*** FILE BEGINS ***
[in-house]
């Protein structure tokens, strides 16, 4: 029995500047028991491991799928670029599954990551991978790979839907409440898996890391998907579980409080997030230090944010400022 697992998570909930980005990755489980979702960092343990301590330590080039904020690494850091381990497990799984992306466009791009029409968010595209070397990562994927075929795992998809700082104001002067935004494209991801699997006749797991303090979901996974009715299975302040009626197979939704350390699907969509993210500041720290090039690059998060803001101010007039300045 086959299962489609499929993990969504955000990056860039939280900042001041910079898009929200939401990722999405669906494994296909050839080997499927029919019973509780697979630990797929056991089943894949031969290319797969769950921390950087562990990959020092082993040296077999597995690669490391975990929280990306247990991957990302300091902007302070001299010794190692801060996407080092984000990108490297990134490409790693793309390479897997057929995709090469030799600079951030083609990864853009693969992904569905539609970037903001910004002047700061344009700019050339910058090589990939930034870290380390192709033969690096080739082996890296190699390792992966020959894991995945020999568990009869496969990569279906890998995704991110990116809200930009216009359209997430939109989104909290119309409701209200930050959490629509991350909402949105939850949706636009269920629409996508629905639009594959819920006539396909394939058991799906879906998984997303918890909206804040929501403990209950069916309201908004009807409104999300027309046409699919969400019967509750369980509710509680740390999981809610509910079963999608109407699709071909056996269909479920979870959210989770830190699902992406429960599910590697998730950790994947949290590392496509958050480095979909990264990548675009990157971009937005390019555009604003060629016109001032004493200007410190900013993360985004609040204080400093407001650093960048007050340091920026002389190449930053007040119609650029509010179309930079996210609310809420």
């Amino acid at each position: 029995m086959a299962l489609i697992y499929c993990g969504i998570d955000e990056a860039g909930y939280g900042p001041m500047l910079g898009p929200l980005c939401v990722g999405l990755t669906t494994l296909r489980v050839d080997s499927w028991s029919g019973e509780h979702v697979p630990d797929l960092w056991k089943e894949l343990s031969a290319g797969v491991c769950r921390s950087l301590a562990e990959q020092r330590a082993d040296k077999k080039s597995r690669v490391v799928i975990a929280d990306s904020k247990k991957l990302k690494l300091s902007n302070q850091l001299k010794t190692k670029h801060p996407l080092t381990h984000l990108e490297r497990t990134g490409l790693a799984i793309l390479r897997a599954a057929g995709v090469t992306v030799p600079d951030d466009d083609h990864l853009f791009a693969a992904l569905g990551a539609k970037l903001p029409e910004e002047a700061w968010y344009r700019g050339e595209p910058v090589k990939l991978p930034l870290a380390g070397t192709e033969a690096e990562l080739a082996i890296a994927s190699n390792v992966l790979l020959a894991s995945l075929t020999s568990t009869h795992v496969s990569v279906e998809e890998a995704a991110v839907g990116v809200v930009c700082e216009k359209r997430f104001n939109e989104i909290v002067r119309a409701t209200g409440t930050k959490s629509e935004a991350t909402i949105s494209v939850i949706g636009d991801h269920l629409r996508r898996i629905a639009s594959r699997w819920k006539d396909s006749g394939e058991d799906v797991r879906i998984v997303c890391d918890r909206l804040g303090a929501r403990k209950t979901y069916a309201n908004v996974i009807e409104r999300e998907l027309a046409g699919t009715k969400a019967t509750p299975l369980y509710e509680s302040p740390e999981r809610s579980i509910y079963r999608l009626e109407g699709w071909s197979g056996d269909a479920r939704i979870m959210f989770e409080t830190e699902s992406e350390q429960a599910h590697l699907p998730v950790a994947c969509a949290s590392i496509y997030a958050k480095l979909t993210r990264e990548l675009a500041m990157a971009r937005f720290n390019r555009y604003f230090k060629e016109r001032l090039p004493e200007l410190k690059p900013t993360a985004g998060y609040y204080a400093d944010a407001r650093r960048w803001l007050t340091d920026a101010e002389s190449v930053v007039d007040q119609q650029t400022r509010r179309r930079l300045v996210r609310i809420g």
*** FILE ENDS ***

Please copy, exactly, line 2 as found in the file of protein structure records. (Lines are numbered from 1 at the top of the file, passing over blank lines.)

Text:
């Protein structure tokens, strides 16, 4: 029995500047028991491991799928670029599954990551991978790979839907409440898996890391998907579980409080997030230090944010400022 697992998570909930980005990755489980979702960092343990301590330590080039904020690494850091381990497990799984992306466009791009029409968010595209070397990562994927075929795992998809700082104001002067935004494209991801699997006749797991303090979901996974009715299975302040009626197979939704350390699907969509993210500041720290090039690059998060803001101010007039300045 086959299962489609499929993990969504955000990056860039939280900042001041910079898009929200939401990722999405669906494994296909050839080997499927029919019973509780697979630990797929056991089943894949031969290319797969769950921390950087562990990959020092082993040296077999597995690669490391975990929280990306247990991957990302300091902007302070001299010794190692801060996407080092984000990108490297990134490409790693793309390479897997057929995709090469030799600079951030083609990864853009693969992904569905539609970037903001910004002047700061344009700019050339910058090589990939930034870290380390192709033969690096080739082996890296190699390792992966020959894991995945020999568990009869496969990569279906890998995704991110990116809200930009216009359209997430939109989104909290119309409701209200930050959490629509991350909402949105939850949706636009269920629409996508629905639009594959819920006539396909394939058991799906879906998984997303918890909206804040929501403990209950069916309201908004009807409104999300027309046409699919969400019967509750369980509710509680740390999981809610509910079963999608109407699709071909056996269909479920979870959210989770830190699902992406429960599910590697998730950790994947949290590392496509958050480095979909990264990548675009990157971009937005390019555009604003060629016109001032004493200007410190900013993360985004609040204080400093407001650093960048007050340091920026002389190449930053007040119609650029509010179309930079996210609310809420």